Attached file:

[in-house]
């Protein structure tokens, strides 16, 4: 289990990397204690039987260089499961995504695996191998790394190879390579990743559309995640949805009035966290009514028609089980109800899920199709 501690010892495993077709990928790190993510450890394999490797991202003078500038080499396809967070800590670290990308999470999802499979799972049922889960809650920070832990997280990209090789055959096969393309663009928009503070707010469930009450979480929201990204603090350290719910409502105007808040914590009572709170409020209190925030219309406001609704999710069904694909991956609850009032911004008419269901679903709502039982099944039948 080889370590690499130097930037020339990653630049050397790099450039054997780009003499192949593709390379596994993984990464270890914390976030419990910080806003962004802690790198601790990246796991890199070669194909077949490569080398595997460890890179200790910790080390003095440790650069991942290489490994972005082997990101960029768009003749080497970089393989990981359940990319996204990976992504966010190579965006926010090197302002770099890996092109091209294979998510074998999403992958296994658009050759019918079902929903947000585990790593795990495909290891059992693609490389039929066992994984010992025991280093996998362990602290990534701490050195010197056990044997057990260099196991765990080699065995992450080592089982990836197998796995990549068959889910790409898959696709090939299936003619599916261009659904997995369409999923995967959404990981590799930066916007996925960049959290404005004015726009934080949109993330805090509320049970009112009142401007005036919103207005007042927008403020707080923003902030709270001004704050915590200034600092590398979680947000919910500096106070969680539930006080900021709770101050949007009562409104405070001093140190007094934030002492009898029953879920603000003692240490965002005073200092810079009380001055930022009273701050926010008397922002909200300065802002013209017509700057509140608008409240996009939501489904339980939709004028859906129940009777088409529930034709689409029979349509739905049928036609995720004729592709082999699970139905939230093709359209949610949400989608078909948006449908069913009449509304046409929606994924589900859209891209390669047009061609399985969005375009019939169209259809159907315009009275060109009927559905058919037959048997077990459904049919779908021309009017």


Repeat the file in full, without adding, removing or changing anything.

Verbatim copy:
[in-house]
């Protein structure tokens, strides 16, 4: 289990990397204690039987260089499961995504695996191998790394190879390579990743559309995640949805009035966290009514028609089980109800899920199709 501690010892495993077709990928790190993510450890394999490797991202003078500038080499396809967070800590670290990308999470999802499979799972049922889960809650920070832990997280990209090789055959096969393309663009928009503070707010469930009450979480929201990204603090350290719910409502105007808040914590009572709170409020209190925030219309406001609704999710069904694909991956609850009032911004008419269901679903709502039982099944039948 080889370590690499130097930037020339990653630049050397790099450039054997780009003499192949593709390379596994993984990464270890914390976030419990910080806003962004802690790198601790990246796991890199070669194909077949490569080398595997460890890179200790910790080390003095440790650069991942290489490994972005082997990101960029768009003749080497970089393989990981359940990319996204990976992504966010190579965006926010090197302002770099890996092109091209294979998510074998999403992958296994658009050759019918079902929903947000585990790593795990495909290891059992693609490389039929066992994984010992025991280093996998362990602290990534701490050195010197056990044997057990260099196991765990080699065995992450080592089982990836197998796995990549068959889910790409898959696709090939299936003619599916261009659904997995369409999923995967959404990981590799930066916007996925960049959290404005004015726009934080949109993330805090509320049970009112009142401007005036919103207005007042927008403020707080923003902030709270001004704050915590200034600092590398979680947000919910500096106070969680539930006080900021709770101050949007009562409104405070001093140190007094934030002492009898029953879920603000003692240490965002005073200092810079009380001055930022009273701050926010008397922002909200300065802002013209017509700057509140608008409240996009939501489904339980939709004028859906129940009777088409529930034709689409029979349509739905049928036609995720004729592709082999699970139905939230093709359209949610949400989608078909948006449908069913009449509304046409929606994924589900859209891209390669047009061609399985969005375009019939169209259809159907315009009275060109009927559905058919037959048997077990459904049919779908021309009017």